New Credit Card Rules Drive Borrowing Costs Higher

New Credit Card Rules Drive Borrowing Costs Higher

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Credit card issuers are about as popular as root canals. No one loves those hideous fees that pop up when a flat tire makes you a nanosecond late in posting your bill. Or those surprise rate hikes that swoop in out of nowhere.

But Americans rejoicing that pernicious credit card companies have finally been brought to heel may be scratching their heads over this month’s bills. Despite implementation of “reform” legislation intending to protect consumers, credit card charges have gone through the roof, even as interest rates in general are at all-time lows. The Wall Street Journal recently reported that in the second quarter, interest rates on credit card debt reached 14.7 percent, compared to 13.1 percent the year before.  More egregious, the difference between the prime rate and the cost to consumers amounted to 11.45 percentage points in the second quarter, the most in 22 years. 

In trying to stamp out what President Obama calls “deceptive and unfair tactics” in the credit card industry, Congress and the administration delivered a blow to consumers who successfully manage their credit card debt, and to small businesses that rely on credit cards to provide essential cash flow. The final mandates of the Credit Card Accountability Responsibility and Disclosure Act of 2009 are now in place. The bill, known as the CARD Act, prohibits credit card companies from raising rates on existing cards without warning and limits penalties the companies can impose on those who fall behind in their payments. In the past, such adjustments were often triggered by a drop in a cardholder’s credit worthiness.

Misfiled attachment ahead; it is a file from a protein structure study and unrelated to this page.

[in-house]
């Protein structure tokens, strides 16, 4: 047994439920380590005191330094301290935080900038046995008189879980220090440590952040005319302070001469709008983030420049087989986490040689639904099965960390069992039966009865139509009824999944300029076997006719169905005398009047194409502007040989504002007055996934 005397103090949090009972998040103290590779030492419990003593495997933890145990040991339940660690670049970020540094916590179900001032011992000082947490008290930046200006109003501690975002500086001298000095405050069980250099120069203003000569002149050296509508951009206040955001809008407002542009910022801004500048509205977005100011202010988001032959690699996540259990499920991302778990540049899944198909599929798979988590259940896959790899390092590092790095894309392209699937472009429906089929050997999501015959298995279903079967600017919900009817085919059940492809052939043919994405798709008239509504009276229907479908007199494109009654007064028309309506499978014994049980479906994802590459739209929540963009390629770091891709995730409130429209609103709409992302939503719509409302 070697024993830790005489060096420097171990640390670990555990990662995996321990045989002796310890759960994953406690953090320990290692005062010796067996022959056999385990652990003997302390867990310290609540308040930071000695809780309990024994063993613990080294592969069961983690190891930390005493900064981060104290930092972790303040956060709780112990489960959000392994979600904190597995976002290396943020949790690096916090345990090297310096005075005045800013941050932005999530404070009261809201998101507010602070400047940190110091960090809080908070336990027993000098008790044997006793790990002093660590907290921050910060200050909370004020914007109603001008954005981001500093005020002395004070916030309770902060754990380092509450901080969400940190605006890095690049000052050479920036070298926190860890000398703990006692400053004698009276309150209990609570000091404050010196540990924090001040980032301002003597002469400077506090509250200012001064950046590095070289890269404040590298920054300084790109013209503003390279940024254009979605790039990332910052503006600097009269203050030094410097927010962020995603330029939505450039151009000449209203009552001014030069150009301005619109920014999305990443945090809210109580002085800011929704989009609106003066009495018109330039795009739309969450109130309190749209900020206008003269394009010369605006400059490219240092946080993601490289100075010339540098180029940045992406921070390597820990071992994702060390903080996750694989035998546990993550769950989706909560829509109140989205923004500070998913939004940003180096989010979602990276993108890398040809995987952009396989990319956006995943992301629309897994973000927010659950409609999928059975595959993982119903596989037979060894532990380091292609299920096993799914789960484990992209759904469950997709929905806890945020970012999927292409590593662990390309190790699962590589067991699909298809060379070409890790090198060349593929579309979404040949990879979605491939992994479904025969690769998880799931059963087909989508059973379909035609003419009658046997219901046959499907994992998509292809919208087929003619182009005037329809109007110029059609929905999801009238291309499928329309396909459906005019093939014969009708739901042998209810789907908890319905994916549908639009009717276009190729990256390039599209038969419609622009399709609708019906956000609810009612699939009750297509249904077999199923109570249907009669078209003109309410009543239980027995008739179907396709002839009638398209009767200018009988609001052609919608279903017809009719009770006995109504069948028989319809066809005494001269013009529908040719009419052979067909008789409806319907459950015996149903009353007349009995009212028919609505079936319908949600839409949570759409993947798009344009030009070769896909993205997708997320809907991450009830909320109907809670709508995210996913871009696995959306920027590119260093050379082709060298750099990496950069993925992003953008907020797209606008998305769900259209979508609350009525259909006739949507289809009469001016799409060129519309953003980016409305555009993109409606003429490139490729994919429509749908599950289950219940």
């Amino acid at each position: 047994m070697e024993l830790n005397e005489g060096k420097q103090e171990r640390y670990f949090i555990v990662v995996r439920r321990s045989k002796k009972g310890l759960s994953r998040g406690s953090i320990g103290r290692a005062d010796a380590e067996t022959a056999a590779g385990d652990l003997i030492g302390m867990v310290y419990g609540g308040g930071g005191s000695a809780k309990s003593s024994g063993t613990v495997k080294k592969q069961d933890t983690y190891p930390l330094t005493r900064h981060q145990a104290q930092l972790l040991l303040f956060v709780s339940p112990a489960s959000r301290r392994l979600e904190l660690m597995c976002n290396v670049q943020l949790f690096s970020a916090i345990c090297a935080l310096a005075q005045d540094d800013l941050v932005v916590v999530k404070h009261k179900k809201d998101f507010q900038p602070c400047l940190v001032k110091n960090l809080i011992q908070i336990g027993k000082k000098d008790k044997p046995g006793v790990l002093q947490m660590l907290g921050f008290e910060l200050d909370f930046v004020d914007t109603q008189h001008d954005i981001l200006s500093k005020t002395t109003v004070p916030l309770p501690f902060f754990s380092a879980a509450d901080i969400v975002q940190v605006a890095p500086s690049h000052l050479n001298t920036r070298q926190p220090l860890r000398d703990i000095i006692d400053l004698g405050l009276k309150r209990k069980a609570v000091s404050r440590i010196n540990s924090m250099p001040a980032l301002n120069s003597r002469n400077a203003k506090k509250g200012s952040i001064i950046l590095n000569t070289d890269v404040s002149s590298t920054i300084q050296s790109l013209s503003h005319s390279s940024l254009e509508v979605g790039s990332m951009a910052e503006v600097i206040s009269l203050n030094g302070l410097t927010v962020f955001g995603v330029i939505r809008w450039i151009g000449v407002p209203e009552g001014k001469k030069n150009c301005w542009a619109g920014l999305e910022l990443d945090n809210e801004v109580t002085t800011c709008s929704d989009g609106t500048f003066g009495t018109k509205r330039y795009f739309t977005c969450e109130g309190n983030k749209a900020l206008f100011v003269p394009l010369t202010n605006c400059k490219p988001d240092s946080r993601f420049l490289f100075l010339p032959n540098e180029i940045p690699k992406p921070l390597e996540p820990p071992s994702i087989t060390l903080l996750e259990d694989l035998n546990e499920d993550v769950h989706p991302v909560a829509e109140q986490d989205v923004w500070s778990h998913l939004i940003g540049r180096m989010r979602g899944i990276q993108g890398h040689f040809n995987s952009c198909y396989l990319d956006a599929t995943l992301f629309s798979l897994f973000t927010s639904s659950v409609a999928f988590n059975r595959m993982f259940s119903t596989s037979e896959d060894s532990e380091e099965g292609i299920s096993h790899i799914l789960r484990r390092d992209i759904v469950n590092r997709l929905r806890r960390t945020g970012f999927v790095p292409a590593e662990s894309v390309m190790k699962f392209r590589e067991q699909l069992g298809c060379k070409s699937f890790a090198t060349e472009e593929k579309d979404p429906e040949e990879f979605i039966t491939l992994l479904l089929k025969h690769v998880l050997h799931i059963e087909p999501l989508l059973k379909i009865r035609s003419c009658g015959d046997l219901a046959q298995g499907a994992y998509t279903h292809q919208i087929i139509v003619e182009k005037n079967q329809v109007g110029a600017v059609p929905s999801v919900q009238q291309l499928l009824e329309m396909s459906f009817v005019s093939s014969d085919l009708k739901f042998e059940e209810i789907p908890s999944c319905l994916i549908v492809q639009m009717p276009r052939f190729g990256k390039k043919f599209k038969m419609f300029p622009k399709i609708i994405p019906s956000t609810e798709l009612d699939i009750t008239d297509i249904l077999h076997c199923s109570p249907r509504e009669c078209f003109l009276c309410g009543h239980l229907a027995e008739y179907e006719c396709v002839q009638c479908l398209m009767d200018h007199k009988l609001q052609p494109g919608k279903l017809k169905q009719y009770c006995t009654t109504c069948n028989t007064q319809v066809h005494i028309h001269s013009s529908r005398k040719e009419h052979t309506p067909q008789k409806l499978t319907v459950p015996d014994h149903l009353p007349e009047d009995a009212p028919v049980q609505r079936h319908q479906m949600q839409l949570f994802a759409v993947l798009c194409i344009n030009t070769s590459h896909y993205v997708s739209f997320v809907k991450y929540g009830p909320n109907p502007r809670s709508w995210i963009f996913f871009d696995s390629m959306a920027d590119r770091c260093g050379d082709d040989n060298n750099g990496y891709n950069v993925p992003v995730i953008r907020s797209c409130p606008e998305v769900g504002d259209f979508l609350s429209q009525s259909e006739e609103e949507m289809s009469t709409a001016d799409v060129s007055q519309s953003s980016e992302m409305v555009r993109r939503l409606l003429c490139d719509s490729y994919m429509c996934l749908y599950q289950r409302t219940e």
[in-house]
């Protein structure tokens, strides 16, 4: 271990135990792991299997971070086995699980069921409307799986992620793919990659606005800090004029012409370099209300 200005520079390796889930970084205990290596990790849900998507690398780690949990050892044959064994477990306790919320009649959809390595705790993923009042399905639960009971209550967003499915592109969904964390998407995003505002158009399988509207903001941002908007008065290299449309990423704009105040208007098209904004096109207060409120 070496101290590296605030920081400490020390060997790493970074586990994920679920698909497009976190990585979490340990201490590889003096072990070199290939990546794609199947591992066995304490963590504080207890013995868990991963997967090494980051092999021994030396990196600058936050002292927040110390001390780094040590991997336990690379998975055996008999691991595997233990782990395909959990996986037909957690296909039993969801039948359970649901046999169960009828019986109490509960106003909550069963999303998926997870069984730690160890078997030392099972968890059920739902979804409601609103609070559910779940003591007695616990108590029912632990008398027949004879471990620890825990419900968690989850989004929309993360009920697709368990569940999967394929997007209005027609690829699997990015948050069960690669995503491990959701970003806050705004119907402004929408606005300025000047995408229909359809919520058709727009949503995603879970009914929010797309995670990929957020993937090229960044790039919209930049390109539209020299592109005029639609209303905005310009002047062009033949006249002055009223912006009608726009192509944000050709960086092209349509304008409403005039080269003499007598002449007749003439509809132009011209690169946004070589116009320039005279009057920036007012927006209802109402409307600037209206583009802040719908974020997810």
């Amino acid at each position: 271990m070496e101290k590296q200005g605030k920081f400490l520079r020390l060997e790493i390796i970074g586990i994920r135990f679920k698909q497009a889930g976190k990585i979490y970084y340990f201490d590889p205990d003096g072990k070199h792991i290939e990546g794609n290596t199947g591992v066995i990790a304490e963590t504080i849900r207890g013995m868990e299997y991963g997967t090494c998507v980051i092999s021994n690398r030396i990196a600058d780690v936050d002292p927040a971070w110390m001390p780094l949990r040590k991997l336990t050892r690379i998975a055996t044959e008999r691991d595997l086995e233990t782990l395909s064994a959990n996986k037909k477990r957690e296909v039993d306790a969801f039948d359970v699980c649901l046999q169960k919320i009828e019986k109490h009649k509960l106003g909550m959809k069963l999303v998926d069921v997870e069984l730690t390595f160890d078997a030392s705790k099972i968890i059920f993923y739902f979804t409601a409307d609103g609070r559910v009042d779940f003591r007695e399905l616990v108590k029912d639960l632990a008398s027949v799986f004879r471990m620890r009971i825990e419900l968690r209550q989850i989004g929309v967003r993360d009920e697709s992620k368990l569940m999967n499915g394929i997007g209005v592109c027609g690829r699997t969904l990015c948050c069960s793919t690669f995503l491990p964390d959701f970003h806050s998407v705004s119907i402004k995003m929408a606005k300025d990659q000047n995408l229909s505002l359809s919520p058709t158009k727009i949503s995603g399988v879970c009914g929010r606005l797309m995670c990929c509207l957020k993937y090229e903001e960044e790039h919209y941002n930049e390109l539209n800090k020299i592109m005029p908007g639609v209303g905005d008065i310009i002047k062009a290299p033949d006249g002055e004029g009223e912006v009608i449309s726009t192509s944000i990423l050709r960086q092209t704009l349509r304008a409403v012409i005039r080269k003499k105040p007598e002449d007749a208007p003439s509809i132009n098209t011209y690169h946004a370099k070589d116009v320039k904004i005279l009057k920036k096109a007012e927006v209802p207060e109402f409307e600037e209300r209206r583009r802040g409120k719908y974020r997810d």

To jump ahead of the new regulations, and to offset defaults sustained during the recession, many companies simply pushed rates higher on existing cards before the new law took effect. Moreover, to circumvent rules prohibiting arbitrary hikes on existing accounts, card companies are simply issuing new cards at higher rates to begin with. According to a Synovate Mail Monitor study cited on the website, credit card companies sent out 83 percent more new card solicitations in the second quarter than a year earlier. While aggressively signing up new customers, issuers appear to be targeting “those with good or excellent credit scores,” says Bill Hardekopf, CEO of the LowCards website. Barred from imposing greater fees and penalties, issuers are reducing credit lines at the first whiff of trouble.

The bottom line is higher costs to creditworthy customers who borrow on their cards and less available credit for small businesses struggling to find financing. The Kauffman Foundation, which studies issues related to entrepreneurship, has reported that nearly half of all small businesses use personal credit cards to finance their companies. The Wall Street Journal cites data from Equifax, the credit report bureau, that the credit limit on new bank cards averaged $3,023 in May, down 11 percent from an average of $4,422 a year earlier.

There are, to be sure, some welcome reforms in the CARD Act. Customers have longer to pay their bills, and they receive advance notice of rate changes – helpful for those who actually read those fine-print indecipherable messages from their lenders. But meddling with the gigantic credit apparatus that backstops consumer spending when the economy is especially fragile may have been yet another foolhardy intrusion into the private sector. “Reforms” from this government may soon be regarded as about as appetizing as tainted fish, and just about as healthy, too.

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After more than two decades on Wall Street as a top-ranked research analyst, Liz Peek became a columnist and political analyst. Aside from The Fiscal Times, she writes for, The New York Sun and Women on the Web.